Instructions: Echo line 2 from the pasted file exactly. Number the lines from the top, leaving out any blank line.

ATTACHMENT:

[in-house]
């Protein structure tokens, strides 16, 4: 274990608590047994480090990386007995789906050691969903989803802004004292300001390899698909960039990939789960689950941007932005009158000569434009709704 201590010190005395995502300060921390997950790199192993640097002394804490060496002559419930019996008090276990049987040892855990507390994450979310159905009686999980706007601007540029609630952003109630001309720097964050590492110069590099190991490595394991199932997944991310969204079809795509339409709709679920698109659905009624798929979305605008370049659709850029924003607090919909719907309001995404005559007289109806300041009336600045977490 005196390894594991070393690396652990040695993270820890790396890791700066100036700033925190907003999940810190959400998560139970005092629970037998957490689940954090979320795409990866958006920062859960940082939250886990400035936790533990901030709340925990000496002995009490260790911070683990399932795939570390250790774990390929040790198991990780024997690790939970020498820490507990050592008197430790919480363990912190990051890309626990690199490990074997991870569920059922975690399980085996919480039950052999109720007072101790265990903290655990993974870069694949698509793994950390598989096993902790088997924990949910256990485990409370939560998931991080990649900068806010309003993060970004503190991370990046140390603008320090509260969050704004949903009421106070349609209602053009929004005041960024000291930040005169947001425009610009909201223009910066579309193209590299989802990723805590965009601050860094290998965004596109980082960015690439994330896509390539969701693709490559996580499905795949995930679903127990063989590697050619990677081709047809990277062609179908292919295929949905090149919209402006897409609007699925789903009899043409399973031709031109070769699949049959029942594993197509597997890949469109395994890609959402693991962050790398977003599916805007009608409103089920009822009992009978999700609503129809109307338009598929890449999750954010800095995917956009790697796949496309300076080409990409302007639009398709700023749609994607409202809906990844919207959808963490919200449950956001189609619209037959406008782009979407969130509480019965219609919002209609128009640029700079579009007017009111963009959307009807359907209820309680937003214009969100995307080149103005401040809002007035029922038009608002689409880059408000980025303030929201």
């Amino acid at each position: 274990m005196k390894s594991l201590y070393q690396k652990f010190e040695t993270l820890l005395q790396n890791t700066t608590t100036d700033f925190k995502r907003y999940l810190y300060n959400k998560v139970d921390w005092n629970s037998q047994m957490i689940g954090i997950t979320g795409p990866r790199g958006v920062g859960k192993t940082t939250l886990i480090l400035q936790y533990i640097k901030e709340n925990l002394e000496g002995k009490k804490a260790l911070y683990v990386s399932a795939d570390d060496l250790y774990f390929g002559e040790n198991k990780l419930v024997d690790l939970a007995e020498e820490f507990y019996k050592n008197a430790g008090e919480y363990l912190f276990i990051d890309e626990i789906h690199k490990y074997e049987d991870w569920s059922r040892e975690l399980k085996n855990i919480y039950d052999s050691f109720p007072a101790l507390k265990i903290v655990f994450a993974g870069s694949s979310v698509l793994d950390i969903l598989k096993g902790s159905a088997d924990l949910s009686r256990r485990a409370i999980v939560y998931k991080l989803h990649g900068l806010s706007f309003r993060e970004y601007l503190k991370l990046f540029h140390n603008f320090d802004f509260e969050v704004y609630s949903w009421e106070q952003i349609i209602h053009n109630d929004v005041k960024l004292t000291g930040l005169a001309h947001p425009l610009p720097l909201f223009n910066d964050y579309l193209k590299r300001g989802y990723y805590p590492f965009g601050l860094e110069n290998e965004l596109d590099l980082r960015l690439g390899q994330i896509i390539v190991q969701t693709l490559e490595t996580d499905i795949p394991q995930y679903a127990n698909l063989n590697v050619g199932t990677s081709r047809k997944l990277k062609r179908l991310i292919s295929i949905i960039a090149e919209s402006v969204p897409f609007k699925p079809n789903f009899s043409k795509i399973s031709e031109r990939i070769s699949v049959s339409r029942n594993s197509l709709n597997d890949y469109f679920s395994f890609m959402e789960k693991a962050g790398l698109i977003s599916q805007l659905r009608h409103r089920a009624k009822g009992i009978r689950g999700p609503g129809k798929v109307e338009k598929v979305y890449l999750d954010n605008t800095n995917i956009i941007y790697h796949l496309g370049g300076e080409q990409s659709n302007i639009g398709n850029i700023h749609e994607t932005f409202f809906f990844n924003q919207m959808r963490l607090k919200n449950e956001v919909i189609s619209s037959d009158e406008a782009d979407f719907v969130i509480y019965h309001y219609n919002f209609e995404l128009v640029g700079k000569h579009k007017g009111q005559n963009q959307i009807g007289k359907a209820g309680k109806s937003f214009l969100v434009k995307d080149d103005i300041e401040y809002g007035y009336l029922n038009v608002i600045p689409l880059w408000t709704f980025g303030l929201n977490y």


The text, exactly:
């Protein structure tokens, strides 16, 4: 274990608590047994480090990386007995789906050691969903989803802004004292300001390899698909960039990939789960689950941007932005009158000569434009709704 201590010190005395995502300060921390997950790199192993640097002394804490060496002559419930019996008090276990049987040892855990507390994450979310159905009686999980706007601007540029609630952003109630001309720097964050590492110069590099190991490595394991199932997944991310969204079809795509339409709709679920698109659905009624798929979305605008370049659709850029924003607090919909719907309001995404005559007289109806300041009336600045977490 005196390894594991070393690396652990040695993270820890790396890791700066100036700033925190907003999940810190959400998560139970005092629970037998957490689940954090979320795409990866958006920062859960940082939250886990400035936790533990901030709340925990000496002995009490260790911070683990399932795939570390250790774990390929040790198991990780024997690790939970020498820490507990050592008197430790919480363990912190990051890309626990690199490990074997991870569920059922975690399980085996919480039950052999109720007072101790265990903290655990993974870069694949698509793994950390598989096993902790088997924990949910256990485990409370939560998931991080990649900068806010309003993060970004503190991370990046140390603008320090509260969050704004949903009421106070349609209602053009929004005041960024000291930040005169947001425009610009909201223009910066579309193209590299989802990723805590965009601050860094290998965004596109980082960015690439994330896509390539969701693709490559996580499905795949995930679903127990063989590697050619990677081709047809990277062609179908292919295929949905090149919209402006897409609007699925789903009899043409399973031709031109070769699949049959029942594993197509597997890949469109395994890609959402693991962050790398977003599916805007009608409103089920009822009992009978999700609503129809109307338009598929890449999750954010800095995917956009790697796949496309300076080409990409302007639009398709700023749609994607409202809906990844919207959808963490919200449950956001189609619209037959406008782009979407969130509480019965219609919002209609128009640029700079579009007017009111963009959307009807359907209820309680937003214009969100995307080149103005401040809002007035029922038009608002689409880059408000980025303030929201």